You may feel like it’s just you and the highway, but animals are everywhere during nighttime hours. Many animals become active at dawn and dusk, while nocturnal critters are up and prowling for dinner throughout the night.
“If you see signs posted for deer or moose, these animals have been killed in that area,” says Solomon. Be alert in the area where signs are posted and a couple miles after them. He also recommends being cautious when traveling in national parks or near waterways.
One animal is rarely alone; most travel in groups. AAA says not to swerve if the animal is in your path. Instead, apply the brakes firmly and remain in your lane.
Be Ready for Daybreak
It’s easy to lose track of time as the miles go by, but don’t let daybreak take you by surprise. When you’re packing the car at night, put sunglasses within the driver’s reach. Expect an increase in traffic as you near the morning rush hour. If you are navigating urban areas, watch for increased pedestrian, bicycle or school bus activity.
Changes in temperature can also affect driving conditions. “When the sun comes up in a cool morning, you may come up over a hill and find fog or haze,” says Solomon. “Be ready to slow down, and keep your low beams on.”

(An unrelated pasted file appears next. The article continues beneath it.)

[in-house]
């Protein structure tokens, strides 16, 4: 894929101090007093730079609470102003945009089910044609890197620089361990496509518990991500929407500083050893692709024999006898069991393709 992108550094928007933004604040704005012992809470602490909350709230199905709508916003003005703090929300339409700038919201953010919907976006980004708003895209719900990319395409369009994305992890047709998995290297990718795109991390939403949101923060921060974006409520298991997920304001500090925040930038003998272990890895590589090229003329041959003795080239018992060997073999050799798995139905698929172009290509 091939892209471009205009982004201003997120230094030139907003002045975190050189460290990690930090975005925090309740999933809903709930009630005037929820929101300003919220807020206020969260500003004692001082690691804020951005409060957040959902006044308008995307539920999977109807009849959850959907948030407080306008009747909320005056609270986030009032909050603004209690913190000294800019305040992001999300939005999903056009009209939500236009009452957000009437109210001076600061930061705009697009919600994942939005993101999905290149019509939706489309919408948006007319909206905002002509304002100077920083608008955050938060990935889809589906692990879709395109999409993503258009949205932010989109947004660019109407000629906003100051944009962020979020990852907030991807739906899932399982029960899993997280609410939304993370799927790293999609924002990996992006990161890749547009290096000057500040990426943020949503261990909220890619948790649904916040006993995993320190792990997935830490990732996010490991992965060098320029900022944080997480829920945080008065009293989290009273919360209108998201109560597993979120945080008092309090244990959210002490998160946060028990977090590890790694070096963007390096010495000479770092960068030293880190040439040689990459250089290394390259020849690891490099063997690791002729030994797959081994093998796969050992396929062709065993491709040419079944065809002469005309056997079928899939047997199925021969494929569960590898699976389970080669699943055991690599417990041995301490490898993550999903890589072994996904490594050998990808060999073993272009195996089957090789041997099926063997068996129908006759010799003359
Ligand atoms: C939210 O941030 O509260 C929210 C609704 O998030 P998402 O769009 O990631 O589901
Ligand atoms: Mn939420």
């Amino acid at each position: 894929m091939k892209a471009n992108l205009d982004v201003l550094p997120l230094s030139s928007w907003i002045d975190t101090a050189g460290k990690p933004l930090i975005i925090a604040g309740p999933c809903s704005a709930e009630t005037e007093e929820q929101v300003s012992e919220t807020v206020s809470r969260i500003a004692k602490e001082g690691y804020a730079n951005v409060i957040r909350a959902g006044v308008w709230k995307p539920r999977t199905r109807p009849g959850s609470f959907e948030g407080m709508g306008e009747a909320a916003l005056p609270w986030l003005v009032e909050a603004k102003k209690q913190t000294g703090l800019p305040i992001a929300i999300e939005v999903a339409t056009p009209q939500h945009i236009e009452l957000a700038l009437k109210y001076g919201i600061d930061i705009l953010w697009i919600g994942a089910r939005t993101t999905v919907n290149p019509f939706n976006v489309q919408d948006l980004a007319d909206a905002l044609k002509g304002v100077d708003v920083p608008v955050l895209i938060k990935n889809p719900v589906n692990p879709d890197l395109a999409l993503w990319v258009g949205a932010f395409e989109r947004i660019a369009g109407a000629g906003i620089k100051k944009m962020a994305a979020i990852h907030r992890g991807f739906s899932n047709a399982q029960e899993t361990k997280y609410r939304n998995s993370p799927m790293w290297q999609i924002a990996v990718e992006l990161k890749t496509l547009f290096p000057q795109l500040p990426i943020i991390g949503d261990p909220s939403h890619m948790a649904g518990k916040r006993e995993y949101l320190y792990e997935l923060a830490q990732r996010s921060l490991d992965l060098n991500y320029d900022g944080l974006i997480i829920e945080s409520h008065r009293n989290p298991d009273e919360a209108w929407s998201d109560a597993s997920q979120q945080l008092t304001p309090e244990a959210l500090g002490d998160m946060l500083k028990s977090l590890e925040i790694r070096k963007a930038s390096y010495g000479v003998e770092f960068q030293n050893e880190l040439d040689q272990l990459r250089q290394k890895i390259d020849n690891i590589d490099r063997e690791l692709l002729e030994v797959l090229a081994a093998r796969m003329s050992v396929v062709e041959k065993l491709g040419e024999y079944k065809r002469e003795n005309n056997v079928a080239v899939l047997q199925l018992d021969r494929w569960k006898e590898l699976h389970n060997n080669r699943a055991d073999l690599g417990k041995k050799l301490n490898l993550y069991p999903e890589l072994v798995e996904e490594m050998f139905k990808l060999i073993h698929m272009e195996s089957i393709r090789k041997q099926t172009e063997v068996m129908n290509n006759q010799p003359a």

When You Arrive
When planning your arrival time, consider how well your children bounce back from disruptions in routine. Thurston Miller — a father of four from South Bend, Indiana, who has made holiday commutes to Minnesota — avoids heading straight into holiday festivities after a long drive.
While the roads are wide open on holidays, “we are very sleepy when we see the family,” he says. “The children are not well rested, and it’s difficult for the parents,” who may be sleep deprived themselves.
Miller recommends an early departure a day before the holiday to give everyone time to recuperate when they arrive.
Driving at odd hours can minimize holiday travel aggravations, and being prepared will make the experience more pleasurable for everyone.